by J. L. Shastri | 1970 | 616,585 words
This page relates “conversation between narada and jalandhara” as found in the Shiva-purana, which, in Hinduism, represents one of the eighteen Mahapuranas. This work eulogizes Lord Shiva as the supreme deity, besides topics such as cosmology and philosophy. It is written in Sanskrit and claims to be a redaction of an original text consisting of 100,000 metrical verses.
1. When the great Asura was ruling over the Earth virtuously, the gods were reduced to be mere slaves, O great sage.
2. The distressed gods mentally sought refuge in Śiva the benefactor, lord of gods and of everyone.
3. They eulogised the great lord, the bestower of everything and favourably disposed to his devotees, by means of pleasant words.
4. The great lord, the bestower of all desires to his devotees called Nārada and commissioned him with a desire to carry out the task of the gods.
5. Then the celestial sage, the wise devotee of Śiva, the goal of the good, went to the gods in the city of the Asuras at the bidding of Śiva.
6. On seeing the sage Nārada coming, the distressed gods, Indra and others, stood up.
7. After bowing to the sage, Indra and other gods, their anxiety apparently manifest in their faces, offered a seat to Nārada.
8. After bowing to Nārada the great sage who sat comfortably, the distressed gods, Indra and others spoke to him again.
The gods said:—
9. O excellent sage, listen to our misery. O merciful one, after listening to it, destroy it quickly. You are powerful and the favourite of Śiva.
10. The gods have been routed by the Asura Jalandhara from their abodes and positions of controlling authority. Hence we are miserable and distressed.
11. The hot-rayed sun and the moon have been ousted from their positions. The fire-god and the god of death and guardians of the quarters have been expelled.
12. The gods have been harassed by that powerful Asura. We who have been subjected to great grief now seek refuge in you.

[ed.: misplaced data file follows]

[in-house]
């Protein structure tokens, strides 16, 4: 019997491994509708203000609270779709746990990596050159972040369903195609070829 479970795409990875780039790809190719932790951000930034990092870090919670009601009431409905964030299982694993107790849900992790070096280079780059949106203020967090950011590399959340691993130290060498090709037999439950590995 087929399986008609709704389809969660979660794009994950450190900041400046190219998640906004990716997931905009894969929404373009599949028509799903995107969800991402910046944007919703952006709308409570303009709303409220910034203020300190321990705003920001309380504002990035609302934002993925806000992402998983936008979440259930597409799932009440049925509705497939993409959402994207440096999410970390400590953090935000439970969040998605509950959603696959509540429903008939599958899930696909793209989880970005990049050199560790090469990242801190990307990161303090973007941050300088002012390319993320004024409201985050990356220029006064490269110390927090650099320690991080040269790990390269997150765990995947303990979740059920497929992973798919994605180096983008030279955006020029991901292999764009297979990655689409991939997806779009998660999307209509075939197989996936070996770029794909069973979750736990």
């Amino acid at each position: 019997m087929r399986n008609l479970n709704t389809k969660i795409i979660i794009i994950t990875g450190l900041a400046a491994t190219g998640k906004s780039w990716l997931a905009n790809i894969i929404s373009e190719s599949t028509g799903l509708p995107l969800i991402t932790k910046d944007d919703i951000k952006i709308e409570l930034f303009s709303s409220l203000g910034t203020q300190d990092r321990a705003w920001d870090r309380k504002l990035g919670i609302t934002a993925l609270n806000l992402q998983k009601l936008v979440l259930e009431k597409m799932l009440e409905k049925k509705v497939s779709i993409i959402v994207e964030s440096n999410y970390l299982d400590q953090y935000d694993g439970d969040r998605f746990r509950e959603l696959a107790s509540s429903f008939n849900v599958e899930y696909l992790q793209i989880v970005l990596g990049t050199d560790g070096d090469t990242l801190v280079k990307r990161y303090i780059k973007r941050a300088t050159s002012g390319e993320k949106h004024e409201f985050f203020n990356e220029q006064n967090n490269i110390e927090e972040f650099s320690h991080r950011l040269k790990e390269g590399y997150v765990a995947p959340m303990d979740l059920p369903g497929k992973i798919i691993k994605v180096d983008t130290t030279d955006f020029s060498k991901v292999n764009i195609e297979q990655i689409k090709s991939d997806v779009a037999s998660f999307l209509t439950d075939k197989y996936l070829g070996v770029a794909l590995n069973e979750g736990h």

13. The great Asura Jalandhara who has suppressed the gods and who is very powerful has made Viṣṇu subservient to him in the battle.
14. Becoming subservient because of helplessness occa. sioned by the boon granted to him, Viṣṇu who carried out our tasks has now begun to stay in his palace along with Lakṣmī.
15. O intelligent one, please exert yourself for the destruction of Jalandhara. You have fortunately come to us and you have always been the person who can achieve everything for us.
16. On hearing these words of the gods, the great sage Nārada, the merciful, consoled them and said.
17. O gods, I know that you have been defeated by the king of Asuras, that you are miserable and harassed and have been deposed.
18. There is no doubt in this that I shall carry out your task according to my ability. O gods, since you are in misery I shall be favourable to you.”
19. After saying so and consoling the gods, the excellent sage went to the assembly chamber of Jalandhara to see the favourite Asura.
20. On seeing the excellent sage, the king Jalandhara stood up and offered him a splendid seat with great devotion.
21. After worshipping him duly the surprised king of the Asuras laughed loudly and spoke to the excellent sage.
22. O brahmin, whence do you come from? What did you see here? O sage, what is the aim of your present visit here?
23. On hearing these words of king Jalandhara the delighted great sage Nārada replied to him.
25. O excellent king of Daityas, listen to the purpose for which I have come here. I shall explain it to you.